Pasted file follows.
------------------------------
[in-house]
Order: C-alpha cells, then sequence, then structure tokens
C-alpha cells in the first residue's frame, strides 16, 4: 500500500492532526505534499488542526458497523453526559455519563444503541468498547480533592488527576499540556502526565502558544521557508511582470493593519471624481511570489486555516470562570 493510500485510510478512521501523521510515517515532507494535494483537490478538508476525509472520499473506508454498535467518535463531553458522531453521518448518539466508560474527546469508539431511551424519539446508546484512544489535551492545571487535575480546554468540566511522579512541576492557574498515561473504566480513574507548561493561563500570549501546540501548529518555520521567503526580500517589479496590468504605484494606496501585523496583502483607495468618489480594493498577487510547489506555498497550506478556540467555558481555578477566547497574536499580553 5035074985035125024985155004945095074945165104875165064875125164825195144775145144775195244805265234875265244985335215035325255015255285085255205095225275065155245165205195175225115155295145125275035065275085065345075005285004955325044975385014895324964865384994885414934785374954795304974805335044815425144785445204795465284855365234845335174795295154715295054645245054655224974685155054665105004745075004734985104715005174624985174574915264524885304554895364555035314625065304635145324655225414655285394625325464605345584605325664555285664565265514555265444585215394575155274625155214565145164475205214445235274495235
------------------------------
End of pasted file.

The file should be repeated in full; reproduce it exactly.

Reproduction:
[in-house]
Order: C-alpha cells, then sequence, then structure tokens
C-alpha cells in the first residue's frame, strides 16, 4: 500500500492532526505534499488542526458497523453526559455519563444503541468498547480533592488527576499540556502526565502558544521557508511582470493593519471624481511570489486555516470562570 493510500485510510478512521501523521510515517515532507494535494483537490478538508476525509472520499473506508454498535467518535463531553458522531453521518448518539466508560474527546469508539431511551424519539446508546484512544489535551492545571487535575480546554468540566511522579512541576492557574498515561473504566480513574507548561493561563500570549501546540501548529518555520521567503526580500517589479496590468504605484494606496501585523496583502483607495468618489480594493498577487510547489506555498497550506478556540467555558481555578477566547497574536499580553 5035074985035125024985155004945095074945165104875165064875125164825195144775145144775195244805265234875265244985335215035325255015255285085255205095225275065155245165205195175225115155295145125275035065275085065345075005285004955325044975385014895324964865384994885414934785374954795304974805335044815425144785445204795465284855365234845335174795295154715295054645245054655224974685155054665105004745075004734985104715005174624985174574915264524885304554895364555035314625065304635145324655225414655285394625325464605345584605325664555285664565265514555265444585215394575155274625155214565145164475205214445235274495235